The virtualfs-browsenet utility was created to retrieve information about workgroups, workstations and shares on the SMB (windows) network. The code was borrowed from the gnomba project. The virtualfs-browsenet command is a simple tool used by litefsd-browse. The default configuration for virtualfs 1.22 provides a browse sub-directory that works like this:

	ls n/browse
	# This produces the list of workgroup
	ls n/browse/group
	# This produces the list of workstation in this group
	ls n/browse/group/station
	# This presents the list of shares offered by the station
	ls n/browse/group/station/share
	# This connects to the share using the persmount automap
	# feature. A graphical login pops up.

Browsing the net can be slow. The command is producing a cache in .virtualfs/browsenet-IP.cache, where IP is the IP number of the eth0 network adaptor. The command won't browse the net unless this cache is removed. To produce a "refresh", erase the cache.

The encoding of the IP number is useful for notebook computers. It creates one cache per visited network.

By default, virtualfs-browsenet only scans the local network (eth0). You can create a configuration file .virtualfs/browsenet-IP.conf or .virtualfs/browsetnet.conf. The first lets you define one per network. This file contains one one per IP range to scan. It generally goes like this:

	# start IP      End
	192.168.1.1  192.168.1.254
	192.168.2.1  192.168.2.100

Note that virtualfs-browsenet does not support the browse master protocol. It could be modified to support novell networks as well.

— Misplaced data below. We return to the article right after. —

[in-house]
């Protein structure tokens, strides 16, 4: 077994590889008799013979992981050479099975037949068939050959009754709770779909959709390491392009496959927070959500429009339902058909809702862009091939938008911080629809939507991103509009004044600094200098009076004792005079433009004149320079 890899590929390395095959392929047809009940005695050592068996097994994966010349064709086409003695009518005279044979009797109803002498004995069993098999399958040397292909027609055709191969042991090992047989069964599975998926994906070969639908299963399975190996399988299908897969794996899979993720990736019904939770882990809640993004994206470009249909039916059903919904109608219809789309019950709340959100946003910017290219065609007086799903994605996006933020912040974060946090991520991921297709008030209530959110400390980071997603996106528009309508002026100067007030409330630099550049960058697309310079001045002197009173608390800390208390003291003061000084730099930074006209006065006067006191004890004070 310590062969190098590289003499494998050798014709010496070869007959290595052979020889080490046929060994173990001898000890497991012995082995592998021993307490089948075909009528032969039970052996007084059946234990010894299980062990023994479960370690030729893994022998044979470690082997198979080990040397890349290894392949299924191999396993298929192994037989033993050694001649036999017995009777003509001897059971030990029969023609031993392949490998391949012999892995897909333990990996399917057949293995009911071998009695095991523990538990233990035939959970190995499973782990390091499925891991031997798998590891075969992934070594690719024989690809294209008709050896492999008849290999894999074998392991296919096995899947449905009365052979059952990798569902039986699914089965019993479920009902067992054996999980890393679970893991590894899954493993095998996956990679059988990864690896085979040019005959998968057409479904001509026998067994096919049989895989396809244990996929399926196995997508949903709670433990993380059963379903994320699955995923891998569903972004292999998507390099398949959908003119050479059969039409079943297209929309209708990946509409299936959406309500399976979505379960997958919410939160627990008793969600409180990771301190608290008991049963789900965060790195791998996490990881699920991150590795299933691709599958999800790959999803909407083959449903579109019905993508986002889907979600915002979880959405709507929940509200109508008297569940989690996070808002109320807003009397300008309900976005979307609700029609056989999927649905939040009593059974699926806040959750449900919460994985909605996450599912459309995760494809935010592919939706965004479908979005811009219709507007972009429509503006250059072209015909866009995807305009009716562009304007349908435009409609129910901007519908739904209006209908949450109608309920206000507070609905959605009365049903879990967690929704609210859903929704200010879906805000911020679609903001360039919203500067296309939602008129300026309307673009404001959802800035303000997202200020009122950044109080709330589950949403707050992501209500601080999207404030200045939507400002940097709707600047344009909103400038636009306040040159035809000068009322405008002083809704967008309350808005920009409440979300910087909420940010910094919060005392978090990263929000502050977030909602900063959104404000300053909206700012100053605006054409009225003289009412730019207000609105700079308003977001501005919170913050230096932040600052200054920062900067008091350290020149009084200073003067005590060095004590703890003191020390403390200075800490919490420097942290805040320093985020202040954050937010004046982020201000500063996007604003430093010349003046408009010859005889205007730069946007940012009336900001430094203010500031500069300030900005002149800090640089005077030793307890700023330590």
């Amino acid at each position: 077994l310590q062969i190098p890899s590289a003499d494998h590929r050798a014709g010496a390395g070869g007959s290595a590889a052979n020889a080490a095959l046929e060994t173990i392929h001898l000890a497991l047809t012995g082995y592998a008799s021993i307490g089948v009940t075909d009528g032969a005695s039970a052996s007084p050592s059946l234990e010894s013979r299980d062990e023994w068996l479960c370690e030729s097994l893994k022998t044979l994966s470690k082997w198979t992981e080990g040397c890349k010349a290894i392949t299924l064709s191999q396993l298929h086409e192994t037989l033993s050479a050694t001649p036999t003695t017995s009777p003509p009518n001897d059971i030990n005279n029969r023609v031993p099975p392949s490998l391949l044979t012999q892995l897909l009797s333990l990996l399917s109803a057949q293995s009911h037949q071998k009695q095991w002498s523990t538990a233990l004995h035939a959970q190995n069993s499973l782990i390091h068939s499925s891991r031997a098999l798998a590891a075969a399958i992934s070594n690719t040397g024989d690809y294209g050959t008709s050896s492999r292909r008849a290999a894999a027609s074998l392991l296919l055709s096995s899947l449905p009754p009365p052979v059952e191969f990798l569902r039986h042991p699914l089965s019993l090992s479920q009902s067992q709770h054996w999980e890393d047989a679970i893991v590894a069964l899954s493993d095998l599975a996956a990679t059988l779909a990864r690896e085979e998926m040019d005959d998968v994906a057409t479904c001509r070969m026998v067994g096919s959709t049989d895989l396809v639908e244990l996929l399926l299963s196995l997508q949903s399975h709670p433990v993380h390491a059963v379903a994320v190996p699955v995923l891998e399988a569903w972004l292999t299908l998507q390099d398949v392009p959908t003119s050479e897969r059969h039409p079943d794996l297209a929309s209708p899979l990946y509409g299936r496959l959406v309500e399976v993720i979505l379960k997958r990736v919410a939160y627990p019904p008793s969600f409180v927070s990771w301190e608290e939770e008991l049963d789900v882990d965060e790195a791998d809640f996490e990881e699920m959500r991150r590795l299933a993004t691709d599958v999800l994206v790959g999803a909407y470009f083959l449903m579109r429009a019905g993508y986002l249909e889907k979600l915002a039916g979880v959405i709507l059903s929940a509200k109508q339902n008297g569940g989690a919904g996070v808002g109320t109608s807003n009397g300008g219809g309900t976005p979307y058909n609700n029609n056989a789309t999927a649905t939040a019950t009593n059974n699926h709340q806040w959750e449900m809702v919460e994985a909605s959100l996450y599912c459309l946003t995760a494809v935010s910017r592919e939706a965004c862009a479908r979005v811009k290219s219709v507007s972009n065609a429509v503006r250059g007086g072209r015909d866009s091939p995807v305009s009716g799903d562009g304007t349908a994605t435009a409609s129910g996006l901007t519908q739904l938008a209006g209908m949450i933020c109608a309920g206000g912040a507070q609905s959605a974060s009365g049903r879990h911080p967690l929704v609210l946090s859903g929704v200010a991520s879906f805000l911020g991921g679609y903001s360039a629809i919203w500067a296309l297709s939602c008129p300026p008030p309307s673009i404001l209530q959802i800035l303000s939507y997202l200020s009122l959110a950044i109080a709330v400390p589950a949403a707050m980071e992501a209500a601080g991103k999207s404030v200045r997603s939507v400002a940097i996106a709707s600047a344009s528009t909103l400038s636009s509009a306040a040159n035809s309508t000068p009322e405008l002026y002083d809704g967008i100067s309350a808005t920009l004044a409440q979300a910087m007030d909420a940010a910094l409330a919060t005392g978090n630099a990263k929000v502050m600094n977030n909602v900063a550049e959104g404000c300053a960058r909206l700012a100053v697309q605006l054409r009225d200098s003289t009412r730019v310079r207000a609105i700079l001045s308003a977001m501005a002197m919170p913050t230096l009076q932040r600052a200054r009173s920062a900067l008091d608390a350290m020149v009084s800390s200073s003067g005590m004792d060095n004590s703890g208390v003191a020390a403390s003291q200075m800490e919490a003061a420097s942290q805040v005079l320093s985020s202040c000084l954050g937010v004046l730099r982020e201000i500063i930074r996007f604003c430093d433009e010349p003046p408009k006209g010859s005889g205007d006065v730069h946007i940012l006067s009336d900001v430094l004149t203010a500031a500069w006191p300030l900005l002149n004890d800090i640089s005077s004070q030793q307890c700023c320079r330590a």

LiteFS: litefsd-browse, a generic back-end

litefsd-browse is a LiteFS back-end. It maps the output of simple commands to file system information. The goal is to create administrative file systems. For example, using virtualfs 1.22 default configuration, one can do:

	ls n/printers
	ls n/printers/lp
	rm n/printers/lp/402

The first commands is showing the list of configured printers in /etc/printcap. The second is showing the job list for the print queue "lp". The third is removing the job 402 from the queue (if the user is allowed).

In this case, the litefsd-browse is using the virtualfs-printers command to retrieve the print queue information. This command is very simple. It is not a daemon. Ultimately, it could be a simple shell script.. The 3 lines above correspond to the 3 virtualfs-printers command:

	virtualfs-printers --list
	virtualfs-printers --list lp
	virtualfs-printers --unlink lp/402

Using this framework, one can map other information to file systems rather easily.

LiteFS: unix domain socket location

litefs.conf (was .litefs) is defining unix domain socket (second column). By default, if the socket has a relative path, they are created and expected in .virtualfs. Prior to 1.22, they were created in the HOME directory, and this was annoying.